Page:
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Responding to government inaction on campsite booking system

Media Statement: July 5th, 2016
Weaver responds to government inaction on campsite booking system
For immediate release

Victoria B.C. – Andrew Weaver, Leader of the B.C. Green Party and MLA for Oak Bay – Gordon Head, today responded to the provincial government’s encouragement of a campground booking system that excludes British Columbians from accessing public campgrounds and allows private for-profit companies to compete with B.C. families.
“In a new practice welcomed by the B.C. Liberals, B.C. residents are being told they have to pay more to compete with companies who book provincial campsites in bulk and resell them at double the price,” says Andrew Weaver.

“It seems like the B.C. government has lost sight of the public purpose of our parks and campgrounds. Our provincial campsites are not products to be sold, they belong to the people of B.C.

Government agencies have been entrusted by the public to manage our parks as a collective good so they can be preserved and maintained into the future. Instead they are managing them as if they were a nothing more than a commodity.

The public is the owner, not the customer, and the current system is excluding B.C. families from accessing their parks.

The reservation system should give British Columbians priority, either by allocating enough resident – specific sites to meet local demand or by staggering booking openings so British Columbians have first shot at reserving a spot.”

Media contact:
Mat Wright
Press Secretary – Andrew Weaver MLA
Cell: 250 216 3382
Twitter: @MatVic

Parliament Buildings
Room 027C
Victoria BC V8V 1X4


  1. judith spice-
    July 7, 2016 at 10:15 am

    It is becoming more and more difficult to book a campsite so that my family and I can have one week together out of the city. We MUST be on our computers at seven in the morning to try to get a site for three months in advance. We book three sites for all of us and our children and grandchildren. In the past we have all been able to book within a walking distance. This year I will be camping in the overflow campsite, ie no privacy, and they were not sure if I would have a picnic table..Also a walk in so we can haul all our stuff in. It is almost the same price as booking into a motel. On a fixed income, how much longer will our families be able to afford this luxury, and why are so many non Canadains taking over our spots?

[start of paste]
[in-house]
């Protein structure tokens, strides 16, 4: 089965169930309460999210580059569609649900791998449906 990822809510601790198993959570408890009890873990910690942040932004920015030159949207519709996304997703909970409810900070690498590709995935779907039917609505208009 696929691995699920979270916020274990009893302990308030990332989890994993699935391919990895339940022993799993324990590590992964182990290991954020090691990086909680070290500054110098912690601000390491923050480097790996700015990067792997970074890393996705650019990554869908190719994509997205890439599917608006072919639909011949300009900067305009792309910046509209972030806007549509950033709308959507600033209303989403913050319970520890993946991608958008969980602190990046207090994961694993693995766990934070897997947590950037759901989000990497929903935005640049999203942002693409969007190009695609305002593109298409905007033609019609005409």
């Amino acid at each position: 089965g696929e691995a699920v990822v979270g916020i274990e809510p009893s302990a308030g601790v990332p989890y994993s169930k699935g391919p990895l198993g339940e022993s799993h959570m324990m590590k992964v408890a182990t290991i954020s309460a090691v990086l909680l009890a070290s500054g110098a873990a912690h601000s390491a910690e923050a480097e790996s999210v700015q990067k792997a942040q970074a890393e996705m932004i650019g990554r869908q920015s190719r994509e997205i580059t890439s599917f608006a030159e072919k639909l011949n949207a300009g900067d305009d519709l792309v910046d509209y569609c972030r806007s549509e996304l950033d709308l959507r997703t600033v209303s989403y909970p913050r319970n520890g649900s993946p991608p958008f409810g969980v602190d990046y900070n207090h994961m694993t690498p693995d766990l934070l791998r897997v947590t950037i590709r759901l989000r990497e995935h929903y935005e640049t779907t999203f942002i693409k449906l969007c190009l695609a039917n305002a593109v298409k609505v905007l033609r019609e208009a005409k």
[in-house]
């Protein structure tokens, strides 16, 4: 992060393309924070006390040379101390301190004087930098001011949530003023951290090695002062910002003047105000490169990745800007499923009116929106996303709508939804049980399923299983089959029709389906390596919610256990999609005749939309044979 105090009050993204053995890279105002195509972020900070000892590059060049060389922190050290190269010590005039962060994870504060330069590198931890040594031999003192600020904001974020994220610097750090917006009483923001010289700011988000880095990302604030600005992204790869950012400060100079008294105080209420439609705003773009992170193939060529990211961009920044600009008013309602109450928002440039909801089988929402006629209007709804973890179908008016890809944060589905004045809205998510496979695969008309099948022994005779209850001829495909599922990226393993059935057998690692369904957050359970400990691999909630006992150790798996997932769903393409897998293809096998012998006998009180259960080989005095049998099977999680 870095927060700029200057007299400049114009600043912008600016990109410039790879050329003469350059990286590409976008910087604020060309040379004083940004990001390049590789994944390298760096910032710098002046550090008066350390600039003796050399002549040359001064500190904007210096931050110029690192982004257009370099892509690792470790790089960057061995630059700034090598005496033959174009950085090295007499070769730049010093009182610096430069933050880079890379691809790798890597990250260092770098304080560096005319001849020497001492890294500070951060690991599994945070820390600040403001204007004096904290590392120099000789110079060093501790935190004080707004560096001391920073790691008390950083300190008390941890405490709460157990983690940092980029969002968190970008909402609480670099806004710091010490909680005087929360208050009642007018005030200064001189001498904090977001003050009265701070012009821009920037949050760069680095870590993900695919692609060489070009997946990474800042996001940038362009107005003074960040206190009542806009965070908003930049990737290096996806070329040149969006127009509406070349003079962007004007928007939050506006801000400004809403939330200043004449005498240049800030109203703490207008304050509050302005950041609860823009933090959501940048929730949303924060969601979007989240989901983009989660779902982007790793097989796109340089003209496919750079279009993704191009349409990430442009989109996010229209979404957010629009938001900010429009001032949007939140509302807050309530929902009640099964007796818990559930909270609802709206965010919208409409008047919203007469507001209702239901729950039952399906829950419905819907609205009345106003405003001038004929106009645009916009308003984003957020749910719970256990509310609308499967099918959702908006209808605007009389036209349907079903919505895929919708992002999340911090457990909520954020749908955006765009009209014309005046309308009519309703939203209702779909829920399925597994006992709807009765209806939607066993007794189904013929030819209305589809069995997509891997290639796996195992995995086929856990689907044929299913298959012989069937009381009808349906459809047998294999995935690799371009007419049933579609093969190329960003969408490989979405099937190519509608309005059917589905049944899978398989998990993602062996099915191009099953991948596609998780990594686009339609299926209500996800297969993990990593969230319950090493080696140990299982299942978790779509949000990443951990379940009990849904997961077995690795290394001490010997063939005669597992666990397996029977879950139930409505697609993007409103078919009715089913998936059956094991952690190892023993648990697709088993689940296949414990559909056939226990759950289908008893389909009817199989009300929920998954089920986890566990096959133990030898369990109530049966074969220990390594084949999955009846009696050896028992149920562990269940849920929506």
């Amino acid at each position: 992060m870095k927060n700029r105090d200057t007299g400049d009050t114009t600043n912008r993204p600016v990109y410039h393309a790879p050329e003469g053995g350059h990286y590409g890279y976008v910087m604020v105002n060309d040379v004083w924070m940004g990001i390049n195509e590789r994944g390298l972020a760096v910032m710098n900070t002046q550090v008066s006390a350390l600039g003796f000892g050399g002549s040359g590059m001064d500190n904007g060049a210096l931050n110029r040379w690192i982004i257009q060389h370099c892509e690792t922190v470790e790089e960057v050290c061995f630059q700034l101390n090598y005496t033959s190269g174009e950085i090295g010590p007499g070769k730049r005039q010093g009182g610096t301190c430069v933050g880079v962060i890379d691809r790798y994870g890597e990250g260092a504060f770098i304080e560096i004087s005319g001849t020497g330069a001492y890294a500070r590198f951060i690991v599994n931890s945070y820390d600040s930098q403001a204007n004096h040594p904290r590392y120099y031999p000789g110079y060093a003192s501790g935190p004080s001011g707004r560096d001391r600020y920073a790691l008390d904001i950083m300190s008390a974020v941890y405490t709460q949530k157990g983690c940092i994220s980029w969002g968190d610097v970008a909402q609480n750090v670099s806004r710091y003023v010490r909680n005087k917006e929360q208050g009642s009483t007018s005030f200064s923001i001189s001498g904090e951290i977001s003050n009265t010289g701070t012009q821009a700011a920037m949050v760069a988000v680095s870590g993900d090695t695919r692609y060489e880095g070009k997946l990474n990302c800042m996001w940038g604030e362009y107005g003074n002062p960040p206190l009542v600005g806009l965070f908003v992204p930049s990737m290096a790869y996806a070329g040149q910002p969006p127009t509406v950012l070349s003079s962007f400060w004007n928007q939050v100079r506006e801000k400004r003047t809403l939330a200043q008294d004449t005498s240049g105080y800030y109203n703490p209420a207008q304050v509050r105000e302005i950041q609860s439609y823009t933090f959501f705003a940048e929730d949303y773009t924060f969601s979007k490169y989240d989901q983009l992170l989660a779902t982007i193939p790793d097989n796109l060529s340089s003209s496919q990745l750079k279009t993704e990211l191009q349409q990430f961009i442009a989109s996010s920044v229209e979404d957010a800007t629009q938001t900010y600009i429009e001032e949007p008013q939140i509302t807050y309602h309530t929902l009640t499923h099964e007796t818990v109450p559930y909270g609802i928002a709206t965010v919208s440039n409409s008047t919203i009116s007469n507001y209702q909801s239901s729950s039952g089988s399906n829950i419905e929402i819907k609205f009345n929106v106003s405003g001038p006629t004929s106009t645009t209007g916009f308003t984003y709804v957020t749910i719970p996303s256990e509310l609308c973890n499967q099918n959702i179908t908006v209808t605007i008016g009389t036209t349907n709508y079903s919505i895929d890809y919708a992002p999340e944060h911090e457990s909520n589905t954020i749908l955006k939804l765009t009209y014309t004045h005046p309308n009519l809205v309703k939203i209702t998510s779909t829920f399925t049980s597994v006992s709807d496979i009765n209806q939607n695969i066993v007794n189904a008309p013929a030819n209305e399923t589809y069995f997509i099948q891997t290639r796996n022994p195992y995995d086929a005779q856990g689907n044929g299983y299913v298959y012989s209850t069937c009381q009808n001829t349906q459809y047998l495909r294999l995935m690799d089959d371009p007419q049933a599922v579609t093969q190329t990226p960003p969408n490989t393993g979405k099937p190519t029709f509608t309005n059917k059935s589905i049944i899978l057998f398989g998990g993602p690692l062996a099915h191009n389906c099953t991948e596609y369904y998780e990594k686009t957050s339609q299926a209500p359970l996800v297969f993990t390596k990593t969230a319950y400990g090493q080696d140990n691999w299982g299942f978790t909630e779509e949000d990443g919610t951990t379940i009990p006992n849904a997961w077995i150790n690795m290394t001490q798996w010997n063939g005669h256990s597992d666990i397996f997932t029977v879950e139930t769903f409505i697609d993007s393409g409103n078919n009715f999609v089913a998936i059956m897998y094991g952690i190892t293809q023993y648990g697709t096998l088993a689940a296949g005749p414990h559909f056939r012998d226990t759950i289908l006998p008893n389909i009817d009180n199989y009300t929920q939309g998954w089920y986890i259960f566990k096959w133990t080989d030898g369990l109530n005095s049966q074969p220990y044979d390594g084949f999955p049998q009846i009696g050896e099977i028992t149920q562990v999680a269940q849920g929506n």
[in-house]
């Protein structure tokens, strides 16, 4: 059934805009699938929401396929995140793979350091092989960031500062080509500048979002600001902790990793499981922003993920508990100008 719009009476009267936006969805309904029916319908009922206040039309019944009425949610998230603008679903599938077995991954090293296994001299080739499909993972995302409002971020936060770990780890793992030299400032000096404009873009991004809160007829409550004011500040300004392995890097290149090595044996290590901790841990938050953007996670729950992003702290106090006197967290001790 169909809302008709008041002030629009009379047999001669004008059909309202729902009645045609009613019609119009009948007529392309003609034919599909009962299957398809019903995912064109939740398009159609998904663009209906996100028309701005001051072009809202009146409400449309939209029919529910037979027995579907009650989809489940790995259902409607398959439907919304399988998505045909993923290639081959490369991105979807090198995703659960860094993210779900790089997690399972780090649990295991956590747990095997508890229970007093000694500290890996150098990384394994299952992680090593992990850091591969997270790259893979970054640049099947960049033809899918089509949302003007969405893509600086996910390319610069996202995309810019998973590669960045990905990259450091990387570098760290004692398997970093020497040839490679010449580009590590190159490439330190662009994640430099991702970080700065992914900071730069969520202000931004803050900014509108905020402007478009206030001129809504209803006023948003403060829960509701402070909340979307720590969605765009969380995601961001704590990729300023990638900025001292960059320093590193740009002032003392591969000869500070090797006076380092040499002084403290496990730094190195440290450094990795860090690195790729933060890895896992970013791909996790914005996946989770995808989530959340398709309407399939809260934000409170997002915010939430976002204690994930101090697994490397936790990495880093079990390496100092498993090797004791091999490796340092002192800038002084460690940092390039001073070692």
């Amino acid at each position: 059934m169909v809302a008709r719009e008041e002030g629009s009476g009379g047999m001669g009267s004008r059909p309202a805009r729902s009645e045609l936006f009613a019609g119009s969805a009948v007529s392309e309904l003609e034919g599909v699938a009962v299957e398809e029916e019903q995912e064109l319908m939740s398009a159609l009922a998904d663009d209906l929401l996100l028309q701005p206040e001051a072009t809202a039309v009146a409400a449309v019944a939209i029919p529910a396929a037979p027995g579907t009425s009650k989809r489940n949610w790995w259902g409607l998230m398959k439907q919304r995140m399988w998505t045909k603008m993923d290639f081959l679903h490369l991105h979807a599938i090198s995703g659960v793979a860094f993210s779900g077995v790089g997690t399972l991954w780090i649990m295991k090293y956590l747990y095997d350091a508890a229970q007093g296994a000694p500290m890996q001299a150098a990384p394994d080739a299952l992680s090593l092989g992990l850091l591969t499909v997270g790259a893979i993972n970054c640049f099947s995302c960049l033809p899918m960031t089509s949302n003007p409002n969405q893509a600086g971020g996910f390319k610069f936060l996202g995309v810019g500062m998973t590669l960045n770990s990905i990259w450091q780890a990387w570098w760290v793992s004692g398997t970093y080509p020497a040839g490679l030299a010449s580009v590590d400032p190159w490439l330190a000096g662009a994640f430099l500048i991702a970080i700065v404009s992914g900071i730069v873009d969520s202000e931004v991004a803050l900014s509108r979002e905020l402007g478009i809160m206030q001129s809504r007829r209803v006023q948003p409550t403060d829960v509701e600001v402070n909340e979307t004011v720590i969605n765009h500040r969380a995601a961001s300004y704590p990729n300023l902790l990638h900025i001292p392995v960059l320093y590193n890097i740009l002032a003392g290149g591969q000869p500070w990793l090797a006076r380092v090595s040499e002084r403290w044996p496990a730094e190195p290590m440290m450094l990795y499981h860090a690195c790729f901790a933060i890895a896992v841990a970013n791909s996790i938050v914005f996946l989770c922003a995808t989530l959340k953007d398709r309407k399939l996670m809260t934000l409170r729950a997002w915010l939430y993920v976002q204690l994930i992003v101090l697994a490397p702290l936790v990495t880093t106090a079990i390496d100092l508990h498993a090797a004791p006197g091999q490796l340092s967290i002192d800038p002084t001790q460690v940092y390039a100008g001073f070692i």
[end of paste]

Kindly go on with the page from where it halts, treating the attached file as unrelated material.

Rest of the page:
2. Glen Turnbull-
    July 6, 2016 at 8:23 pm

    I’ve complained about this in the past. It is totally a money grab for the companies involved and the BC government. Our tax dollars go into parks. We live here amongst those parks. Our children deserve to go camping in these parks. With what limited parks we have ( thanks to the current government) and the practice of making most sites fall under the reservation system, it is next to impossible to take the kids camping next weekend. Or any weekend this summer now as all the sites are booked. Letting companies “scalp” our campsites is not putting the families of BC first. I for one will voice my dissatisfaction towards this pre-booking policy vehemently come the next election. Give our parks back to our children!

  3. lance-
    July 6, 2016 at 6:15 pm

    They have been booking campsites even back when social credit was in power but not many people took advantage of it. But i don’t think that they were allowed to reserve more than half of the sites back then

  4. Richard Swinden-
    July 5, 2016 at 10:30 pm

    I find the BC Liberal plan to allow the privatization of public parks and campgrounds absolutely abhorrent.

  5. Patricia Ray-
    July 5, 2016 at 8:46 pm

    I do not know if a) the following is true or b) if true, what can be done to stop it. Apparently travel agents get on the computer first thing the reservation system opens up for the season and buy up every available open space. If this is true it is akin to certain ticket sale outlets who buy up tickets to popular events and sell them for a significantly increased price (lines the agent’s pocket) and cuts out the individual who simply wants to go to a concert — or in this case wants to go camping. There has got to be a way to stop this.